new strategies to reduce cheating
By Bobby Gruenberg
The best way to get the attention of a university admissions officer is to run through their office naked, screaming their fight song, and paint your name and GPA on your front and back.
Another more realistic but equally unfavorable way to leave a lasting impression is to have a note on your transcripts alerting that you have been caught cheating in a class you have an F for.
In Fall 2005 this scarlet letter could find itself on dishonest students' transcripts.
"The faculty members were concerned that the number of students cheating seemed to be on the increase. Cheating, it's unpermitted, whether or not you as an individual think it is serious or trivial. The faculty decided that we have enough support and evidence into drafting an honor code," said Esau Tovar, Santa Monica College assessment advisor and part-time teacher.
While most schools have policies on academic dishonesty, Tovar is in charge of the research and writing of the first honor code for a California community college, which will bear serious consequences for students who do not follow its guidelines. "This is the place where we instill purpose, value, and identity in students," he said.
"Mothers have taken tests for students, impersonating them. A mother took the class one semester and then signed up for the next class but when her son actually showed up the professor recognized the name but it was a different person.
"Upon getting caught one mother said 'it's a dog-eat -og world.' There is a major push for students to boost their GPAs by any means necessary," Tovar said.
Among the ascending UC requirements it's difficult to ignore the constant reports on student cheating, which seems to have hit a new high, or low, however you look it.
"It used to be more overt but now it is so prevalent," said Tovar. The policies will come from Tovar's research, which is chiefly composed of random surveys completed by 233 faculty members and 704 SMC students, of whom 56 percent admitted to cheating at least once. "It's underreported, but I will give students credit," Tovar said. The national average is about 75 percent.
"We are focusing on the extent of cheating, but on the positive side. This is more for students' benefit but it ultimately depends on changing the attitude of the student body. It's ultimately going to depend on educating the student body from the beginning and making it explicit from the first day that cheating is not going to be tolerated."
"Currently, if you are caught cheating you are found guilty, you don't get your chance in court. That's absolutely wrong. That's one of things I absolutely do not like about our process right now. Instructors reserve the right to fail a student if they are caught cheating but they need to have proof."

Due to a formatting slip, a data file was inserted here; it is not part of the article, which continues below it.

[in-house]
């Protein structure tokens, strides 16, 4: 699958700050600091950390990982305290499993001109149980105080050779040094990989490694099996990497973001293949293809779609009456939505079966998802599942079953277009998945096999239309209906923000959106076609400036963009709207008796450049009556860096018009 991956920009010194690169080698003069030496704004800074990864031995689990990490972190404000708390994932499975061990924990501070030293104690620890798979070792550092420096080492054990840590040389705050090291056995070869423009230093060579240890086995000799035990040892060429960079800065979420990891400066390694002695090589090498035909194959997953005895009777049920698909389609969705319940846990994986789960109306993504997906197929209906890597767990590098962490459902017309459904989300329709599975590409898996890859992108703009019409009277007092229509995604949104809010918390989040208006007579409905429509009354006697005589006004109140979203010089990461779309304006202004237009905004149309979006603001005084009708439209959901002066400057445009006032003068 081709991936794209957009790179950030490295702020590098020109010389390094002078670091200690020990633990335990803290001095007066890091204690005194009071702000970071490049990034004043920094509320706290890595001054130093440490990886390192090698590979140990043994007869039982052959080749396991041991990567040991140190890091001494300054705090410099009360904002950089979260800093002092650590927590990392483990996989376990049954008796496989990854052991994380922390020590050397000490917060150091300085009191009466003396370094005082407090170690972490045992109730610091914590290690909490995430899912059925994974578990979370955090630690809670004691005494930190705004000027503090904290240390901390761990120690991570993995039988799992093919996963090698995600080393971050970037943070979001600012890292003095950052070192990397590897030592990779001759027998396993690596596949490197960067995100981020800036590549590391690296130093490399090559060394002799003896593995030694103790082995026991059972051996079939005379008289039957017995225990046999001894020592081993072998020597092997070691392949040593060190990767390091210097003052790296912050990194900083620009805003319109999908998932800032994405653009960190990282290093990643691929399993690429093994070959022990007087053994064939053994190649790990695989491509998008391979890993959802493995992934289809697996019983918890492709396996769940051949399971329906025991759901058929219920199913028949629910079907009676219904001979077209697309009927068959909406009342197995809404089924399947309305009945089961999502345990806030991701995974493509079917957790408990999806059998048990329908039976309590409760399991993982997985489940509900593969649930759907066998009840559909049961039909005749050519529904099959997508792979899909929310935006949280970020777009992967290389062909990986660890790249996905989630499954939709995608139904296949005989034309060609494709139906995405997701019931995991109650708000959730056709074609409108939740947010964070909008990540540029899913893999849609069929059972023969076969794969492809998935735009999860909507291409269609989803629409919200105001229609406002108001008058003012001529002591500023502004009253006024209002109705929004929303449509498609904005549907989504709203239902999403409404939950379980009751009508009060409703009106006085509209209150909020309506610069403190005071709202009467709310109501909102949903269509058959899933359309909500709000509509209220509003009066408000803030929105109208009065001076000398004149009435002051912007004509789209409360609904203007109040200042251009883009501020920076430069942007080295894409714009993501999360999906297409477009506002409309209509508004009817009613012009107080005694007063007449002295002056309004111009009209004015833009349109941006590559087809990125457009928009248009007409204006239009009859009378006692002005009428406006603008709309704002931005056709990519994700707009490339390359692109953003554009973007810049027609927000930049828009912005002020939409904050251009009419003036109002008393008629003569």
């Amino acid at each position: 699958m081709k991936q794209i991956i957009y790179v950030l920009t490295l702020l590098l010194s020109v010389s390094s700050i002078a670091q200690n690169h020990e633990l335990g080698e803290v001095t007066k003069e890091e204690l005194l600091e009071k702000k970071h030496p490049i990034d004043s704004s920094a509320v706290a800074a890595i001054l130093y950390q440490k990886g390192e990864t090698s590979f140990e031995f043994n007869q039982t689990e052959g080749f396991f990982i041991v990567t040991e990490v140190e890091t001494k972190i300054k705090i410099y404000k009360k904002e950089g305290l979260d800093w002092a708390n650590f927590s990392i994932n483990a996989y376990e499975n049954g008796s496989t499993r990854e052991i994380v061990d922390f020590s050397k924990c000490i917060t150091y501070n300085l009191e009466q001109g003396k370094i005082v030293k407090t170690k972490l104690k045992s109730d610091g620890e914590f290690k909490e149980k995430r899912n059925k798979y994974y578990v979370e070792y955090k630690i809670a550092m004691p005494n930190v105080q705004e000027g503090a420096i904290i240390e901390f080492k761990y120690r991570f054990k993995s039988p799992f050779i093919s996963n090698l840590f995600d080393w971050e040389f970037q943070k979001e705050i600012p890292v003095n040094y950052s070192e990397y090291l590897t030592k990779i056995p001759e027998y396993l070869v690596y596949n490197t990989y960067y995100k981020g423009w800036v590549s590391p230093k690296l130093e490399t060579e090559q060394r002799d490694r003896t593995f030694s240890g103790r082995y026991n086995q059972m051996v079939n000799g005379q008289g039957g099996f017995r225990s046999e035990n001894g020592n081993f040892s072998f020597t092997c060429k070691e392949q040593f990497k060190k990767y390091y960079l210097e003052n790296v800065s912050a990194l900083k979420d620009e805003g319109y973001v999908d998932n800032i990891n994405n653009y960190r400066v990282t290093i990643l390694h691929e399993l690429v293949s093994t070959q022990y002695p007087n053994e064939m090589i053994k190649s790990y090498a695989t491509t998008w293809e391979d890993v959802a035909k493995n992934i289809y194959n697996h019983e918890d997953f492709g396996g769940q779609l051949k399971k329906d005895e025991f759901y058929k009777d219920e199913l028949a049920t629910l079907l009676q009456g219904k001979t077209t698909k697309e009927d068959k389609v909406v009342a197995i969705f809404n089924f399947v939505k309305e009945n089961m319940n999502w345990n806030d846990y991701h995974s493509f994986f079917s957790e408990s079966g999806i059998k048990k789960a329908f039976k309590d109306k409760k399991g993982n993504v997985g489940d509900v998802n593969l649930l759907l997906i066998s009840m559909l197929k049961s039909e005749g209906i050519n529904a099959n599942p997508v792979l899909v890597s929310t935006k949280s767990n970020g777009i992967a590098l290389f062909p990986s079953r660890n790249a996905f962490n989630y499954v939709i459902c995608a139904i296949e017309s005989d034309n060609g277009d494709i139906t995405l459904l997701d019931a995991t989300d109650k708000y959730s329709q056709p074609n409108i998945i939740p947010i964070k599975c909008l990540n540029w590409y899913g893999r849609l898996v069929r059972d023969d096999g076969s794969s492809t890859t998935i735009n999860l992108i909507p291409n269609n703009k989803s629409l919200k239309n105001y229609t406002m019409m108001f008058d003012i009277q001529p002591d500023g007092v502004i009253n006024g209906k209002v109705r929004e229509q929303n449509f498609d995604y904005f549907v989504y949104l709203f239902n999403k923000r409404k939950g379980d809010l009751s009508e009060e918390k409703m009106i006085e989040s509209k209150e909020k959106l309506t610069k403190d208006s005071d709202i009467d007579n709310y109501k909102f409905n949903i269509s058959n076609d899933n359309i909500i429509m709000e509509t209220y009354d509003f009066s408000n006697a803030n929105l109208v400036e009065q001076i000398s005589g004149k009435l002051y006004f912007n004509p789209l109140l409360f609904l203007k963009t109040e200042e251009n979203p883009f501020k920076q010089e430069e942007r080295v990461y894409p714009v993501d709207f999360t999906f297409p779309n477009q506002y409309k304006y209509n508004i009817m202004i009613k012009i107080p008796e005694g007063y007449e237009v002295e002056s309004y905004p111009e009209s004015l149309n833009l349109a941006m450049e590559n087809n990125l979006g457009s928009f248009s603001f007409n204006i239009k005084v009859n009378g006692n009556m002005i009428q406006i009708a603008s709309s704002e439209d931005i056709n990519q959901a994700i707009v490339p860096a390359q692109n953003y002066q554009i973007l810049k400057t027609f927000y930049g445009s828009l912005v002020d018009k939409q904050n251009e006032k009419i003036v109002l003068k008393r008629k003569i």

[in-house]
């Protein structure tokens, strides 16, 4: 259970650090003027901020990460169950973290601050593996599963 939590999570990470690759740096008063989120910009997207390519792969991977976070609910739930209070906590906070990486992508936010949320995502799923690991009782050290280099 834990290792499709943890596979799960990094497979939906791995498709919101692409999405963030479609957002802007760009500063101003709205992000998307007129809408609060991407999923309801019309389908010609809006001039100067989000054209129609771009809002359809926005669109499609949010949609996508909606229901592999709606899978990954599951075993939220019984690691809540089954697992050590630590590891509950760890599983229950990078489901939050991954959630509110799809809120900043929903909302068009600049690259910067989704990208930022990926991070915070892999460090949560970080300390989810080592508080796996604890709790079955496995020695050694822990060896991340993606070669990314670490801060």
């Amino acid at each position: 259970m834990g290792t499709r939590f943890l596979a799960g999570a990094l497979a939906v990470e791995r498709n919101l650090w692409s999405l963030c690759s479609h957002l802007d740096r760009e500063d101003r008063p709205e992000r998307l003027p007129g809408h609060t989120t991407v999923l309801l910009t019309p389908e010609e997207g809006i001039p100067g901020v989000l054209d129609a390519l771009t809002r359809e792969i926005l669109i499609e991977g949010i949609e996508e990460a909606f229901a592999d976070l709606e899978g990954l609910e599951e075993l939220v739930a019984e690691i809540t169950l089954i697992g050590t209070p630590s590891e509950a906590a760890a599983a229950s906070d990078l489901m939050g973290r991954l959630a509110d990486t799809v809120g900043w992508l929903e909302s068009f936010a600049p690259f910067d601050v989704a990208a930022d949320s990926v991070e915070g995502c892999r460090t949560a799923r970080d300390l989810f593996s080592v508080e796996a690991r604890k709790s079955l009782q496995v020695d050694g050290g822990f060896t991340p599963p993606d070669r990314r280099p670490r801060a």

"To avoid this 'he said, she said' there will be a creation of an honor council, composed of equal numbers of faculty and students as a hearing body," said Tovar. "Guilty students would receive the 'scarlet letter' denotation on their transcripts. Students will be able to purge their blemish by "completing an academic integrity seminar for a few hours, write a paper, and learn from the experience."
According to Tovar, while schools that have incorporated an honor policy have seen cheating fall 30 to 40 percent, with more effort from teachers, academic dishonesty can be downplayed. For instance, in-class essays lessen cheating but they require more time and effort to grade than the simple in and out of a Scantron. Roughly 35 percent of SMC faculty are "freeway fliers," part-time teachers at multiple schools, whose salaries do not cover hours contributed beyond specific class times. There are also simple safeguards teachers can implement like using multiple versions of the same exam or mentioning integrity, yet 18 percent of the surveyed teachers administered none.
Whatever policy is drafted needs to be adopted by the student affairs committee and subsequently has to go to the Academic Senate, which includes a seat for the head of every department and one for students.
But will this system work? Will signing a page that says something like 'on my honor' before every test and application make a difference? Do students have the integrity to police themselves?
To deny this problem is to deny reality. "It's more for the benefit of students," Tovar said.
During a test there is currently more emphasis on the occipital than the thinking frontal lobe. An overwhelming majority of students and teachers surveyed believe that more severe punishment will be effective. Perhaps SMC will set a precedent and become a school of atavistic students of virtue.